## About

Nori 2 is a minimalistic ray tracer written in C++. It runs on Windows, Linux, and Mac OS and provides a foundation for the homework assignments in the course Image Synthesis taught at ETH Zürich.

While Nori provides much support code to simplify your development work as much as possible, the code that you will initially receive from us does very little: it loads a scene and saves a rendered image as an OpenEXR image—but the actual rendering code is missing, hence the output image just consists of black pixels. Your task will be to extend this system to a full-fledged physically-based renderer as part of programming assignments and your final project.

## Core features

The Nori base code provides many features that would be tedious to implement from scratch. The following are included:
• A simple GUI to watch images as they render
• An XML-based scene file loader
• Basic point/vector/normal/ray/bounding box classes
• A pseudorandom number generator (PCG32)
• Support for saving output as OpenEXR files
• A loader for Wavefront OBJ files
• An optimized bounding volume hierarchy builder
• Ray-triangle intersection
• Code for multi-threaded rendering
• Image reconstruction filters
• Statistical $$\chi^2$$- and $$t$$-tests to verify sampling code

## Guidelines

### Permissible sources of information

Feel free to consult additional references when completing projects, but remember cite them in your writeup.

When asked to implement feature $$X$$, we request that you don't go and read the source code of the implementation of $$X$$ in some other renderer, because you will likely not learn much in the process. The PBRT book is excluded from this rule. If in doubt, get in touch with the course staff.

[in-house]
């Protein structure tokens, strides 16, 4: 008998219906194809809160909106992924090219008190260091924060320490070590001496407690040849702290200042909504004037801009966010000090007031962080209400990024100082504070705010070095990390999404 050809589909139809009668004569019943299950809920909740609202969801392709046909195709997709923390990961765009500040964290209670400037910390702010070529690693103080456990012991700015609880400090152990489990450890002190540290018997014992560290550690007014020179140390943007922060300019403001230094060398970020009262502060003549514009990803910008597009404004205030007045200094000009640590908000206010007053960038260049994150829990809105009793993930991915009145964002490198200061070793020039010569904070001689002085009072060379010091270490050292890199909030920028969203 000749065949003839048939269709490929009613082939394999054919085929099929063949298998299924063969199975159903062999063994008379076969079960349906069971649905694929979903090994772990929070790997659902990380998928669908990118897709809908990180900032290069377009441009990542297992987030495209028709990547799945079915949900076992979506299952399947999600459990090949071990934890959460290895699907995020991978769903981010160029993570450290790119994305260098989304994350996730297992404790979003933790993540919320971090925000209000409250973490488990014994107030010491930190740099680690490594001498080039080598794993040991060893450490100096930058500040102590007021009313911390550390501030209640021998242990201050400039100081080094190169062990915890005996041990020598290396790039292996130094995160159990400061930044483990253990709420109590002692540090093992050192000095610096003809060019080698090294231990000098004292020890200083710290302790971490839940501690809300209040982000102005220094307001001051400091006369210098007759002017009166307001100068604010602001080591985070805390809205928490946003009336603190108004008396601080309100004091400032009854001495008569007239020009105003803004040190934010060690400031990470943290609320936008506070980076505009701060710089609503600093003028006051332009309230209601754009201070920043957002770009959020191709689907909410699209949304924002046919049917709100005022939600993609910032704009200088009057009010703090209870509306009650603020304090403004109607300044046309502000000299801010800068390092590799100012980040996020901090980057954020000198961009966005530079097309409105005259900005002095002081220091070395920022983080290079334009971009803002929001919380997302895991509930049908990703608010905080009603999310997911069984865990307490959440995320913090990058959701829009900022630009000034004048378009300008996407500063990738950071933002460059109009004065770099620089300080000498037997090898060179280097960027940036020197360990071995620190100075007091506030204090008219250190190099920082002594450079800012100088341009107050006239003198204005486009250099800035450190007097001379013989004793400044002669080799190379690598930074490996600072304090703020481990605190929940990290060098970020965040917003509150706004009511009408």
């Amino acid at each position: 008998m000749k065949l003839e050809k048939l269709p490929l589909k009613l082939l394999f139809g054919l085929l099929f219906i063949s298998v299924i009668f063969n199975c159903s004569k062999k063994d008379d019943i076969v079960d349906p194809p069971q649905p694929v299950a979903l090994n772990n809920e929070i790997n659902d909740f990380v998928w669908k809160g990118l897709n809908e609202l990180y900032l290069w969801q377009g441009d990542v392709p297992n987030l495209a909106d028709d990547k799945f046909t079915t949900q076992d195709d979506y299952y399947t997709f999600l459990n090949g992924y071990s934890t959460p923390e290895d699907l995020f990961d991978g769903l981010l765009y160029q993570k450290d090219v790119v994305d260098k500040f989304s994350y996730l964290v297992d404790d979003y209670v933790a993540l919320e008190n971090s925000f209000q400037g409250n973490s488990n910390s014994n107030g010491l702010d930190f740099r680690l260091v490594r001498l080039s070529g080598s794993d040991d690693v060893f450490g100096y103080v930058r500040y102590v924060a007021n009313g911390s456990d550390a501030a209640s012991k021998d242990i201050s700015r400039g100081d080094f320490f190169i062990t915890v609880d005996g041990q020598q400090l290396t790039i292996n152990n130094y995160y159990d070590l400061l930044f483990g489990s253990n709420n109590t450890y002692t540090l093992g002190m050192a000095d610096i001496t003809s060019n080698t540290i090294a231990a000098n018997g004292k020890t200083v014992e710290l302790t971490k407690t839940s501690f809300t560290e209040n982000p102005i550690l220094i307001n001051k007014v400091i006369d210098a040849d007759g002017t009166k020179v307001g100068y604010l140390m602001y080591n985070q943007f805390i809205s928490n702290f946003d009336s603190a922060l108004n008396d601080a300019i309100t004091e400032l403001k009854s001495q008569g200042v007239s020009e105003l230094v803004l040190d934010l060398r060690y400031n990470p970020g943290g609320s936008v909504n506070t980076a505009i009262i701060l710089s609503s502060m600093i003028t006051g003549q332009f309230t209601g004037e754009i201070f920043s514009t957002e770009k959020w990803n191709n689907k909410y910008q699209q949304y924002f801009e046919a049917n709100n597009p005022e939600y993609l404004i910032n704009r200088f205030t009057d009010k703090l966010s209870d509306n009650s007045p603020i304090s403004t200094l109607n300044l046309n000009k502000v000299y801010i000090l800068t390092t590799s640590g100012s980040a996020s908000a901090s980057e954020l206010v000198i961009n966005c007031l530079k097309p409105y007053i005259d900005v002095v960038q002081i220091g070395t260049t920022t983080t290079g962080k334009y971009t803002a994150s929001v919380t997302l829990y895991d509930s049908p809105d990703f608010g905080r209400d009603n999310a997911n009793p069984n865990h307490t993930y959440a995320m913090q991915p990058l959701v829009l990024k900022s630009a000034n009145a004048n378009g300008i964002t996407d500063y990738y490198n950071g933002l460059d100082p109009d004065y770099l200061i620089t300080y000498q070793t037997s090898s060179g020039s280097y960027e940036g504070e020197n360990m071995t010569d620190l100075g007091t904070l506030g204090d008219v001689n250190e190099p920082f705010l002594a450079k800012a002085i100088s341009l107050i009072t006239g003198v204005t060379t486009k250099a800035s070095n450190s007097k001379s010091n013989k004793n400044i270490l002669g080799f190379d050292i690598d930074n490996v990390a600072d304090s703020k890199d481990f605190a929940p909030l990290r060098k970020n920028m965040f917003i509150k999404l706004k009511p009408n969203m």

### References

You may find the following general references useful:

• "Physically Based Rendering, Second Edition: From Theory To Implementation" by Matt Pharr and Greg Humphreys. Morgan Kaufmann, 2nd edition, July 2010.
• "Advanced Global Illumination" by Philip Dutré, Philippe Bekaert, and Kavita Bala. AK Peters, 2nd edition, August 2006.
• "Robust Monte Carlo Methods for Light Transport Simulation ", PhD Thesis by Eric Veach, Stanford University, December 1997.

Late submissions are subject to the grading scheme as discussed in the first lecture. The goal of these exercises is to help you create the foundation of a good renderer for subsequent assignments and the rendering competition. It is your job to convince us that you have implemented the assignments correctly, through the information provided in your reports and the quality/readability of your code. We will deduct points for poorly written code or inconclusive comparisons/validations in your report. Make sure to start working on the homework as early as possible. Building your own advanced renderer is a lot of fun. Use this great opportunity, and don’t forget to have fun!

### What to submit?

The complete codebase with your solution and source files, but NO binaries. An html file named firstname-familyname-report.html using this template. Include the following:

• Structure your report using the same numbers and titles as given in the assignment
• For every task include all task specific images you generated in a format that is viewable within a web browser. You can use HDRI Tools, or photoshop to tonemap you images and save them as jpgs or pngs. We recommend tonemapping your images by just changing exposure and using a gamma of 2.2.
• Include descriptions of encountered problems, a list of external libraries that you used and the time you spent on each task.
The task descriptions may contain more specific instructions on what has to be included. Send your solution or report problems to imagesynthesis_.AT._inf.ethz.ch with the subject paX-firstname-familyname. Use the same name for your zip files. Password protect your zip file with the password is to prevent ETH mail virus protection problems.

### Comments

We would appreciate any comments or criticism to improve the projects in future years. This section of the overview document will not be graded. Examples of information that is useful to us includes:

• How much time did you spend on the assignment? How was it divided between designing, coding, and testing?
• What advice should we have given you before you started?
• What was hard or surprising about the assignment?
• What did you like or dislike? What else would you change?